Good old Grandma Adams rose from her seat and, walking with uncertain steps to the table were I sat, placed her hands upon my bowed head, and repeated the following words from the Psalmist: “Commit thy way unto the Lord, trust also in him and he shall bring it to pass.” “And he shall bring forth thy righteousness as the light and thy judgment as the noonday.” “Rest in the Lord and wait patiently for him, fret not thyself because of him who prospereth in his way, because of the man who bringeth wicked devices to pass.” “Though he fall, he shall not be utterly cast down, for the Lord upholdeth him with his hand.” These verses from Scripture, repeated as they were by my aged grandmother had the effect to soothe my mind. It was so like what my own mother would have done under the same circumstances; and, raising my head I tried to be hopeful, and trust to time to prove my innocence. With all my resolves to be patient I found it very hard to bear up as day after day glided by and nothing took place to throw any light upon the matter. I could never have borne it, but for Mr. Oswald’s assertion that he believed me innocent. He exercised the utmost vigilance to obtain some clue to the mystery, but two weeks (which to me seemed two years) glided by and nothing was gained.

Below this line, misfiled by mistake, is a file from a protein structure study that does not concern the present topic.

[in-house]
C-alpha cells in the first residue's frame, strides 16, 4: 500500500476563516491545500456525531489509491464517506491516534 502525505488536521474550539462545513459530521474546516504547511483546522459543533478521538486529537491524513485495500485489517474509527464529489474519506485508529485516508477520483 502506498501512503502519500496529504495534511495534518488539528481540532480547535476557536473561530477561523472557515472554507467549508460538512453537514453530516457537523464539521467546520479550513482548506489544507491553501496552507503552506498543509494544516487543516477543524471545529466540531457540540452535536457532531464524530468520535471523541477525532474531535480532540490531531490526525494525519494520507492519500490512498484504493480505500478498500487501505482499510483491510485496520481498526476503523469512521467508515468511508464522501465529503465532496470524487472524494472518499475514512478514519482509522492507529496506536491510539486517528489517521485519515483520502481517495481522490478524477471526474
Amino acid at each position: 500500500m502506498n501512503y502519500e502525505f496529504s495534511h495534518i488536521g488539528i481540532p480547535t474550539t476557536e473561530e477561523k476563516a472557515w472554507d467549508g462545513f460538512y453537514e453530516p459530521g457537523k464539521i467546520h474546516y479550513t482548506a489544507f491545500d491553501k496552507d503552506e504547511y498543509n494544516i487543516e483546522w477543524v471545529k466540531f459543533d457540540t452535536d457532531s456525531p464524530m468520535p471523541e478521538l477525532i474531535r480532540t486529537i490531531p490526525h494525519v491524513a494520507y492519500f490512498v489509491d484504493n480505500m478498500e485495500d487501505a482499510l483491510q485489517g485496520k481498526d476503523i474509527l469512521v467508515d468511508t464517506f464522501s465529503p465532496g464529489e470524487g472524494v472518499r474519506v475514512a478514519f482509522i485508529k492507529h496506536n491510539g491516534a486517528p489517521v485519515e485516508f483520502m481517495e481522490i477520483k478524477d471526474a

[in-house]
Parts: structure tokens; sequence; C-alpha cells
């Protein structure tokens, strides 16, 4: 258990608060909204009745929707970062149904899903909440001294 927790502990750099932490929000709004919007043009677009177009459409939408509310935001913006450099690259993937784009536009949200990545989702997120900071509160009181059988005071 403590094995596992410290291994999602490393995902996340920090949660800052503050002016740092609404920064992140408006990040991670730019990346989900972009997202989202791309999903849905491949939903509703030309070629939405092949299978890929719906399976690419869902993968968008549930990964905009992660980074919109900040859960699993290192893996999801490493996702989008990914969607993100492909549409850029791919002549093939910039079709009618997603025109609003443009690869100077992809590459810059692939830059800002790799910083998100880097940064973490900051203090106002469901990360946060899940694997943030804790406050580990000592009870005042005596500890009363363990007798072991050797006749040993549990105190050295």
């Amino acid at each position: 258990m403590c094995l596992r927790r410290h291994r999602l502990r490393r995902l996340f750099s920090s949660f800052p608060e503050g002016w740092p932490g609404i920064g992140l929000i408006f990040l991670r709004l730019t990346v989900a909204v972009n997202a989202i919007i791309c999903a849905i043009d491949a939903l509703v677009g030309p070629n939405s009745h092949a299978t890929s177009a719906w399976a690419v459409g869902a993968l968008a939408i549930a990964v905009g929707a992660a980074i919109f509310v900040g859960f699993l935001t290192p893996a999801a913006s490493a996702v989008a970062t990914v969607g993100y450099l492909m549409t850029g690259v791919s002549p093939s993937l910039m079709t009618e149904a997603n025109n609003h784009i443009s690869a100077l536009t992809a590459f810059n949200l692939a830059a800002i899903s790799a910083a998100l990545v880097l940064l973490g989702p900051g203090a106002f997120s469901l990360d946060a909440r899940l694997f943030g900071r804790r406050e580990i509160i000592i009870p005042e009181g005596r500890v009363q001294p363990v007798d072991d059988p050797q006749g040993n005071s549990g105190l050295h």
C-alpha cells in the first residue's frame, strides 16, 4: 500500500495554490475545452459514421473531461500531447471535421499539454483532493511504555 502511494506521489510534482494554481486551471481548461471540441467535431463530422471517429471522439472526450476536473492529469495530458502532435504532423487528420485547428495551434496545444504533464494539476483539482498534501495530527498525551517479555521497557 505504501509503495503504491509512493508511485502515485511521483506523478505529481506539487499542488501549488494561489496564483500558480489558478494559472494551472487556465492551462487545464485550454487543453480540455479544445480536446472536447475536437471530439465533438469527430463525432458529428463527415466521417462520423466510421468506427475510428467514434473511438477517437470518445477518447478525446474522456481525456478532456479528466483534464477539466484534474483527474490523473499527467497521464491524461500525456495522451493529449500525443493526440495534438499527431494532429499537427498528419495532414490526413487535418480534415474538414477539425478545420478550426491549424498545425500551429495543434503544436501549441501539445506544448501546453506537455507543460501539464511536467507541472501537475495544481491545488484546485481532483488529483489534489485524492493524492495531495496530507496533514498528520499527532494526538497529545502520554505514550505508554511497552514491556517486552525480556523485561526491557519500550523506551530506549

There were two boys among the pupil, named Reuben Mayfield and Thomas Pierce, they were both older than I and for a long time had evinced toward me a strong feeling of dislike. From the first Mr. Oswald had suspected these two boys of having a hand in the affair, but said nothing to any one of his suspicions; but he never for a moment gave up the idea that, sooner or later, the truth would come to light. It was nearly three weeks from the time the affair happened that these two boys entered the school-room a full half-hour before the usual time for school to open. No other pupil was present, and they felt free to indulge in a confidential conversation, which I copy for the benefit of the reader. “I wonder,” began Thomas Pierce, “what Mr. Oswald expects to gain by waiting. I know his eyes are pretty sharp, but hardly sharp enough to see to the bottom of this affair. It takes you to plan Reuben. I was as willing as you to do any thing to bring Harland down a peg or two, for he has carried his head rather high this winter, and walked into Mr. Oswald’s